To celebrate the release of Better, Good is currently on sale for 99 cents for a limited time.
In August, when I finished reading Good, I immediately got to work on my stalking of Summer. I needed to know when we would get more of Mark and Cadence, and how it was going to happen, and just do a little bit of fangirling (really don’t like that word, but not sure how else to describe it right now). She, of course, said I’m going as fast as I can … but I won’t tell you what’s going to happen. From there, she was either excited or scared by messages. I’m not sure.
So then, in a sort of Good support group, we got the news. We were getting Better, and it wasn’t going to be a super long wait. But I was still impatient. It’s not that Good was left on some crazy relationship cliffhanger, but there was definitely some crazy drama there, and you didn’t want it to end justthatverysecond. Regardless, it’s what we got. And so we waited. And wondered.
On top of the immediate drama of being discovered, and subsequently socked in the eye by her dad, a lot is changing for Cadence … but what’s Mark’s deal. Well, in Better we figure it out. I can say I was sufficiently nervous for his mysterious self to be revealed. I never got the predatory vibe that so many mentioned … rightfully so … but I was still scared for what kind of past he did have. And how it would ultimately steer the course of his relationship with Cadence. Could they survive all that happened? Both in the present and the past?
I won’t uncover more than that about the story–which I realize leaves you very little, but you just gotta read it yourself. I don’t want to go and ruin anything. No spoilery here. I will say, it’s in 3rd person, so we do get more of a perspective than we did in Good, and I think it lends well to telling the story we need to wrap up this duet of books nicely.
There’s plenty of everything you’d want and expect from this book–drama, heat, love, sadness, secrets, lies, revelations, it all. Of course, as you’d know from Good, the religious implications of their actions weighed heavily on Cadence … the same goes for in Better. It’s not that she doesn’t accept the life she’s taken, but she can’t help but wonder what it all means from a moral and religious side. It’s a large part of who she is because she’s young, and it’s how she was raised to think. But more than that … like anyone who’s spiritual or religious … there’s a certain level of solace you find when you’re needing answers or wanting to find peace with a decision, and you turn to your religion. I think she uses this both ways here.
I loved seeing more of Avery and Oliver. I think the epilogue was very well done–and again, we got some closure as far as Avery is concerned. I didn’t necessarily think it at the time, but as I’m writing this, I wonder how it would’ve worked out for Oliver. So I guess that’s something I’m left with. As for other characters, we are introduced to some through Cadence’s college experience, and I think for as large of a role as they play, I did feel like when we got to a certain point, they just disappeared from the story. And to a certain extent, I get it, but it did make me question for a bit what happened with them. If she really did just stop hanging with them completely. Of course, when you get there, you’ll see more of what I’m talking about.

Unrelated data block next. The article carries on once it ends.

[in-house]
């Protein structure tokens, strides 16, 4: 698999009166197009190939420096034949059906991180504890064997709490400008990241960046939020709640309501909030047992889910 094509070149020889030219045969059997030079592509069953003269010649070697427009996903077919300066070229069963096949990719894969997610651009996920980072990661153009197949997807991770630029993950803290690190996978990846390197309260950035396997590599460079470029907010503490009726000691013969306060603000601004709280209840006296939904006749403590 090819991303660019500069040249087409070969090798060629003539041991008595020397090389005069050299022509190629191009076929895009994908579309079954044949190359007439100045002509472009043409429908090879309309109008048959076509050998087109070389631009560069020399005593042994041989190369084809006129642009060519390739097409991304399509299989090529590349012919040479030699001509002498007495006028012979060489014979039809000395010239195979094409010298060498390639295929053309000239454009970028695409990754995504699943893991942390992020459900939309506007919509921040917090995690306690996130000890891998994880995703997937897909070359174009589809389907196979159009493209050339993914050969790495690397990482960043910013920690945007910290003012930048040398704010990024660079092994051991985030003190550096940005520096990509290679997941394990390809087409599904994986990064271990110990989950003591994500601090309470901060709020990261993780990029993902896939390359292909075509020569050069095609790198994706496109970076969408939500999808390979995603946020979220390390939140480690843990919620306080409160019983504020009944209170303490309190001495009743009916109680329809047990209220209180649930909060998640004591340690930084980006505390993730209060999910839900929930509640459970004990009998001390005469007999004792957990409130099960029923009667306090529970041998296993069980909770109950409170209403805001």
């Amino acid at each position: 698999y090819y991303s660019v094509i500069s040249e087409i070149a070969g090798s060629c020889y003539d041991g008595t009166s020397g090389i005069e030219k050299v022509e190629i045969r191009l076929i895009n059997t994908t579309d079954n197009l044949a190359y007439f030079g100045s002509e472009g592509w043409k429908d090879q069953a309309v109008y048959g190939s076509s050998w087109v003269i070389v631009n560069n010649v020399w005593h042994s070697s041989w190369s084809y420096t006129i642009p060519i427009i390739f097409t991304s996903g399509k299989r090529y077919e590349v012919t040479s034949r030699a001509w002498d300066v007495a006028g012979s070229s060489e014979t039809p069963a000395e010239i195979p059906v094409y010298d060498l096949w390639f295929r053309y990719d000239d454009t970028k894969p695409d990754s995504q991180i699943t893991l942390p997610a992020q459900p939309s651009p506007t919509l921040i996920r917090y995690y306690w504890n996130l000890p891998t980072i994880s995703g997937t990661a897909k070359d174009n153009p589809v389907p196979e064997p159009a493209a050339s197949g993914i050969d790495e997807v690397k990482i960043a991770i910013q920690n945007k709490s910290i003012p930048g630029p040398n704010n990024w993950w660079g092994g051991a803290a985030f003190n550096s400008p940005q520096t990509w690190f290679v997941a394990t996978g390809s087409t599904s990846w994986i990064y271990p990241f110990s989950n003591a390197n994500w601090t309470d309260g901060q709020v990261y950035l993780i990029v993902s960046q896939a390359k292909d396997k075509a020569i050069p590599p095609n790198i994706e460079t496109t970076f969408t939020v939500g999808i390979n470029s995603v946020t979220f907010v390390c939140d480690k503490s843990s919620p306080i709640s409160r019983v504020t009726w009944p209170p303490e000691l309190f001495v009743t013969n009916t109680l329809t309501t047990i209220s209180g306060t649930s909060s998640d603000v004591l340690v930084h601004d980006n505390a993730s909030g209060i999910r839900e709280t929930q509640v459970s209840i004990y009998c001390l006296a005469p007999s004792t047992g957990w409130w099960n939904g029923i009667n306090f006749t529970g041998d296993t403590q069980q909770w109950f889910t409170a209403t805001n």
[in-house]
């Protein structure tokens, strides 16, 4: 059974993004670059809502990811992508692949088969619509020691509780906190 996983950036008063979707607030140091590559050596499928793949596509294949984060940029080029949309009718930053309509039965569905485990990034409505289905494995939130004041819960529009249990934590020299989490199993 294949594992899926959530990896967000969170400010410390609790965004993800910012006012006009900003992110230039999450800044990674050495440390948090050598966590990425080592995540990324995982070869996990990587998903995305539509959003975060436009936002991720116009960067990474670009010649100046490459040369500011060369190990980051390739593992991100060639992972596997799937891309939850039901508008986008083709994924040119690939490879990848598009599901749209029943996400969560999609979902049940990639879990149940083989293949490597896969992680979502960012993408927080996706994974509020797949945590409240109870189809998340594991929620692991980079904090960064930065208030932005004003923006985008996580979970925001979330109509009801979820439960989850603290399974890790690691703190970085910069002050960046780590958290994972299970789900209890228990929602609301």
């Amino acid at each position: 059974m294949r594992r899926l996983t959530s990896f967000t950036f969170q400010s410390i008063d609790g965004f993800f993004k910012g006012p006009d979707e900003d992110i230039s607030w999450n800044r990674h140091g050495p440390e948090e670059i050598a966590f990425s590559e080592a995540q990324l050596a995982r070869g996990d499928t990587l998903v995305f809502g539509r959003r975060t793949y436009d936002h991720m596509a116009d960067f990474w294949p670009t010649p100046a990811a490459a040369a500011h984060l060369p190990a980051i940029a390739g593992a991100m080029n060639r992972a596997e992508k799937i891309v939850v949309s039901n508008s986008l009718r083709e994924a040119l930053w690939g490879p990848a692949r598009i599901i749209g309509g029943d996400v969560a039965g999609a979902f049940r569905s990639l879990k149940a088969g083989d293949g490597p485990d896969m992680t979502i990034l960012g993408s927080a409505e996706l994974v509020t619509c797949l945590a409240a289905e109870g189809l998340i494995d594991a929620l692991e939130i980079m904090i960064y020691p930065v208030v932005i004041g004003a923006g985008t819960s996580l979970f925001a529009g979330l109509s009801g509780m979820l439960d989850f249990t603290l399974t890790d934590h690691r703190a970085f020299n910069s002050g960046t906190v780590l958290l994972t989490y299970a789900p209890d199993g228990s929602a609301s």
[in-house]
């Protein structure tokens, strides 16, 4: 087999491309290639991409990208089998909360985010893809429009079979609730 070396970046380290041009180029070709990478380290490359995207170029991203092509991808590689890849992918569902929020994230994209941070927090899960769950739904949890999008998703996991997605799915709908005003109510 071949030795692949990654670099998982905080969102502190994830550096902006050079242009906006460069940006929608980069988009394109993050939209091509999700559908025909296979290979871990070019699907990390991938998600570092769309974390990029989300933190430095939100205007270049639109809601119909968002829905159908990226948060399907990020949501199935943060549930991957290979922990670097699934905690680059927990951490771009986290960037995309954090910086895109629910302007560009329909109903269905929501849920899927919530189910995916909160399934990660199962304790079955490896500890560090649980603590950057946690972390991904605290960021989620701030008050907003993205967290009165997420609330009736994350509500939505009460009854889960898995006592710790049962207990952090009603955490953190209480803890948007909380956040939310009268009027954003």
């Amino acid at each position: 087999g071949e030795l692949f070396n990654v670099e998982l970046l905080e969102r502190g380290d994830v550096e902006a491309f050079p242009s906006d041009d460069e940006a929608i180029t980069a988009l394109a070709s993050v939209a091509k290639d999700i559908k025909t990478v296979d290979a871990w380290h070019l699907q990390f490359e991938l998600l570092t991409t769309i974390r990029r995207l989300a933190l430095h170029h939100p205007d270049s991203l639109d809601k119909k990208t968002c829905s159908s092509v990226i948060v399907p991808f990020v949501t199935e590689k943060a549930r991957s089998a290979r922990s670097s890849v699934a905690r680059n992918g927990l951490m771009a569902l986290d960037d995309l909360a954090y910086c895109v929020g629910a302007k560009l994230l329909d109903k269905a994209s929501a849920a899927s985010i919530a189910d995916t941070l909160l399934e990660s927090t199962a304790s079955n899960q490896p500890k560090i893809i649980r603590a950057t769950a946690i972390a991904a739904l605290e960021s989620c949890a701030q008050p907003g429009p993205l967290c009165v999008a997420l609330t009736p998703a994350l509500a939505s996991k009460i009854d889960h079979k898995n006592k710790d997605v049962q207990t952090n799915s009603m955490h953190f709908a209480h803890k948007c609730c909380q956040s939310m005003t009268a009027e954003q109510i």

Overall, this was a great wrap up to the story. I would say it provided me with everything I’d want from the series. I was happy to see what happened because I think there were a lot of easy-outs Summer could’ve taken, but she made this real and honest and of course, at times, very funny. Cadence’s naivety is always comic relief. :)
I most certainly recommend these books if you’ve not read them yet!
Up for grabs –> Signed paperback of Better
His heart dropped when he watched her walk into the room. He ignored the snickers and whispers and followed her with his eyes as she walked to one of two remaining seats in his class. Both up front. She had no choice. She’d have to be close to him.
When realization dawned that he was the guy from Highway 28, the fear on her face was unmistakable. He felt no such fear. He felt extreme disappointment. And hopelessness.
And then, there was the matter of her orange jumpsuit. He didn’t know how to address it or if he even should address it. A large part of him said to leave it alone. She was clearly being bullied, and she thought she would try to turn the tables.
But she looked ridiculous. She had to know it. He wasn’t sure if she’d actually won or just thought she did. He tried for a gentle, non-confrontational approach.
“Cadence, you might wanna go change,” he said softly.
Her eyes went wide. He wasn’t sure why. And then it hit him. He said her name! Yes, he remembered her name. How could he ever forget that name? Cadence. Rhythmic. His song. His life. He decided that afternoon on the side of the road. She was his cadence. It was an alarming moment of clarity now muddled by the realization that she was his student. He thought God was playing another cruel joke on him.
ABOUT S. WALDEN:
S. Walden used to teach English before making the best decision of her life by becoming a full-time writer. She lives in Georgia with her very supportive husband who prefers physics textbooks over fiction and has a difficult time understanding why her characters must have personality flaws. She is wary of small children, so she has a Westie instead. Her dreams include raising chickens and owning and operating a beachside inn on the Gulf Coast (chickens included). When she’s not writing, she’s thinking about it.
She loves her fans and loves to hear from them. Email her at firstname.lastname@example.org.